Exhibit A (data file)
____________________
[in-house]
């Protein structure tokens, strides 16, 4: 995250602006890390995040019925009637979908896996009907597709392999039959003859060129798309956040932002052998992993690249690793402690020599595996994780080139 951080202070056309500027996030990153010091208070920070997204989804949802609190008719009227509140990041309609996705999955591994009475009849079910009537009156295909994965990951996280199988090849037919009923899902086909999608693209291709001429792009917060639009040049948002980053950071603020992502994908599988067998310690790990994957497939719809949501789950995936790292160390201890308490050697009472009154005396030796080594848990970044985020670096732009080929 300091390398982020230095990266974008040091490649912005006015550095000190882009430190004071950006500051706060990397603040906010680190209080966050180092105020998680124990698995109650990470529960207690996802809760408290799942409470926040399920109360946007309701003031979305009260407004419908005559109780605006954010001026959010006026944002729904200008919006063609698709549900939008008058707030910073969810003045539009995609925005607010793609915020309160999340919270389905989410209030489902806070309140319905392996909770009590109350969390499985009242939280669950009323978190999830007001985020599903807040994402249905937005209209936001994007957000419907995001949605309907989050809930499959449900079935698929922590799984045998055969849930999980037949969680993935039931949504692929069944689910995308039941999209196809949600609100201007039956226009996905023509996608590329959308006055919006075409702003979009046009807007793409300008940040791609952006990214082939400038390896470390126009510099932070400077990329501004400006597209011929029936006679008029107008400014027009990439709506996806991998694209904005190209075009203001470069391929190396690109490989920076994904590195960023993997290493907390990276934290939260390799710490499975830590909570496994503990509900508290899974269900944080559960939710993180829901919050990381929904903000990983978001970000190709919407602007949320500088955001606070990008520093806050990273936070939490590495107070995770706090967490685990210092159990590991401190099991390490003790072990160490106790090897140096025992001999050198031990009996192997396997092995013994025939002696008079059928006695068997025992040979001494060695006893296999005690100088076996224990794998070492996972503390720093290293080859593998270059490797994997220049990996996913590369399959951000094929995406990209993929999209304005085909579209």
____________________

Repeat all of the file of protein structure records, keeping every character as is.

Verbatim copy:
[in-house]
């Protein structure tokens, strides 16, 4: 995250602006890390995040019925009637979908896996009907597709392999039959003859060129798309956040932002052998992993690249690793402690020599595996994780080139 951080202070056309500027996030990153010091208070920070997204989804949802609190008719009227509140990041309609996705999955591994009475009849079910009537009156295909994965990951996280199988090849037919009923899902086909999608693209291709001429792009917060639009040049948002980053950071603020992502994908599988067998310690790990994957497939719809949501789950995936790292160390201890308490050697009472009154005396030796080594848990970044985020670096732009080929 300091390398982020230095990266974008040091490649912005006015550095000190882009430190004071950006500051706060990397603040906010680190209080966050180092105020998680124990698995109650990470529960207690996802809760408290799942409470926040399920109360946007309701003031979305009260407004419908005559109780605006954010001026959010006026944002729904200008919006063609698709549900939008008058707030910073969810003045539009995609925005607010793609915020309160999340919270389905989410209030489902806070309140319905392996909770009590109350969390499985009242939280669950009323978190999830007001985020599903807040994402249905937005209209936001994007957000419907995001949605309907989050809930499959449900079935698929922590799984045998055969849930999980037949969680993935039931949504692929069944689910995308039941999209196809949600609100201007039956226009996905023509996608590329959308006055919006075409702003979009046009807007793409300008940040791609952006990214082939400038390896470390126009510099932070400077990329501004400006597209011929029936006679008029107008400014027009990439709506996806991998694209904005190209075009203001470069391929190396690109490989920076994904590195960023993997290493907390990276934290939260390799710490499975830590909570496994503990509900508290899974269900944080559960939710993180829901919050990381929904903000990983978001970000190709919407602007949320500088955001606070990008520093806050990273936070939490590495107070995770706090967490685990210092159990590991401190099991390490003790072990160490106790090897140096025992001999050198031990009996192997396997092995013994025939002696008079059928006695068997025992040979001494060695006893296999005690100088076996224990794998070492996972503390720093290293080859593998270059490797994997220049990996996913590369399959951000094929995406990209993929999209304005085909579209």